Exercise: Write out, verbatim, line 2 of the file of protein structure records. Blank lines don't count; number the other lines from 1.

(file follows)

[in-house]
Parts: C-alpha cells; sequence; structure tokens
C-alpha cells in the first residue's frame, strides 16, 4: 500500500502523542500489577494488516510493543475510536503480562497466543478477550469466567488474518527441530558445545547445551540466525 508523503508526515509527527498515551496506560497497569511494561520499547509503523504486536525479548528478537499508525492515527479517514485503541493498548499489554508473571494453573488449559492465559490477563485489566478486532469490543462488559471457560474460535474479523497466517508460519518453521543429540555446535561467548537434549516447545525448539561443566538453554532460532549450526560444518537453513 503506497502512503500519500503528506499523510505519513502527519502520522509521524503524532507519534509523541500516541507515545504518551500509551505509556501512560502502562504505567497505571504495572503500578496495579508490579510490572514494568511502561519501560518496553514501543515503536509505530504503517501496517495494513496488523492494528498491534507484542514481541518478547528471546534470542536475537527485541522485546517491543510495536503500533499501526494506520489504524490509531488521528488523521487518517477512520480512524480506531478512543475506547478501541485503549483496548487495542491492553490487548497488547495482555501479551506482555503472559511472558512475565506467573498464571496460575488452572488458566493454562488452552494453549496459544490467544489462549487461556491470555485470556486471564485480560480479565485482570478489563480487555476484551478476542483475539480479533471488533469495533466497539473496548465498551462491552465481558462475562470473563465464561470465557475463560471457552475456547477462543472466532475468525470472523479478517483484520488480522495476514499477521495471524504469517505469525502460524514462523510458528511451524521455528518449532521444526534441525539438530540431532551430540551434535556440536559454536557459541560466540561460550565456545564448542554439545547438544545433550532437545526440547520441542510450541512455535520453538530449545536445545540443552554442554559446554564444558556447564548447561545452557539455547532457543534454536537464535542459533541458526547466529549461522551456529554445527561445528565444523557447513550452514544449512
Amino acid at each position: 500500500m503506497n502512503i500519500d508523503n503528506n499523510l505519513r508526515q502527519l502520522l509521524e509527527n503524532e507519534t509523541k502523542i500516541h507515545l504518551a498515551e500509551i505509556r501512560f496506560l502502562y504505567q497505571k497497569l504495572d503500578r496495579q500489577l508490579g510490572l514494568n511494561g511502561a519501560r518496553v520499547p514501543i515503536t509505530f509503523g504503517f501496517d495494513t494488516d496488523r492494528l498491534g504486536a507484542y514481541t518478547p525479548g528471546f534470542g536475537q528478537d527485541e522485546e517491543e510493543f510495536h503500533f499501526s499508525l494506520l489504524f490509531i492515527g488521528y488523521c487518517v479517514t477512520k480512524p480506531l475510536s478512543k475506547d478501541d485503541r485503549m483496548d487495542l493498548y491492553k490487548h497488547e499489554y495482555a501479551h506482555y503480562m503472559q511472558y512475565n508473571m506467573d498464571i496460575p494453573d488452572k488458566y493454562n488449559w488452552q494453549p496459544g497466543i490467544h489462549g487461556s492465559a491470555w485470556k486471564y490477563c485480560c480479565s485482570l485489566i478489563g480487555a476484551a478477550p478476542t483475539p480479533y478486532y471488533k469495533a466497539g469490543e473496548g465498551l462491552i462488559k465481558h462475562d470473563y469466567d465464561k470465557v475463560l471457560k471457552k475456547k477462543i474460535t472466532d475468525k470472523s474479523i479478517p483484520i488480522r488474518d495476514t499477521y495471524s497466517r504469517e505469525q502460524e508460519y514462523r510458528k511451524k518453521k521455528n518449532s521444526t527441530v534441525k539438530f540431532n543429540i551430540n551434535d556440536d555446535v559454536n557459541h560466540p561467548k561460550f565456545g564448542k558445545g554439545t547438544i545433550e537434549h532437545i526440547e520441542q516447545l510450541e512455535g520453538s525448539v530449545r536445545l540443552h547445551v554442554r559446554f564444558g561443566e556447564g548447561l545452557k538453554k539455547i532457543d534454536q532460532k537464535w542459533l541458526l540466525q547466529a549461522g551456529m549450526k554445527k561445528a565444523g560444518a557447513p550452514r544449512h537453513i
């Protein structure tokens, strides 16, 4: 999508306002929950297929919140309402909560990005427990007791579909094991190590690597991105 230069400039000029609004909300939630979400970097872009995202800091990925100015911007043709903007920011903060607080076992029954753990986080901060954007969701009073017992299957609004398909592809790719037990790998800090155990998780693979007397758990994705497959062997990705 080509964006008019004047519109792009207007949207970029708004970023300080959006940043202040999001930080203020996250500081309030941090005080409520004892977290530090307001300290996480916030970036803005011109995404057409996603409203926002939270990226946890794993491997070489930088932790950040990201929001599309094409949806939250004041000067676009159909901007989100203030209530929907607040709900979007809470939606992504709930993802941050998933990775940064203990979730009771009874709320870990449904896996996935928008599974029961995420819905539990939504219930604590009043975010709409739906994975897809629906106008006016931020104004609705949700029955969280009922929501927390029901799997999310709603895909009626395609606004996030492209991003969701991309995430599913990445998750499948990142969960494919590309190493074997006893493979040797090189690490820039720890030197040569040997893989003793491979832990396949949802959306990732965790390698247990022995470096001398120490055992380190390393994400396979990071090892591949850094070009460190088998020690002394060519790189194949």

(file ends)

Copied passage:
Parts: C-alpha cells; sequence; structure tokens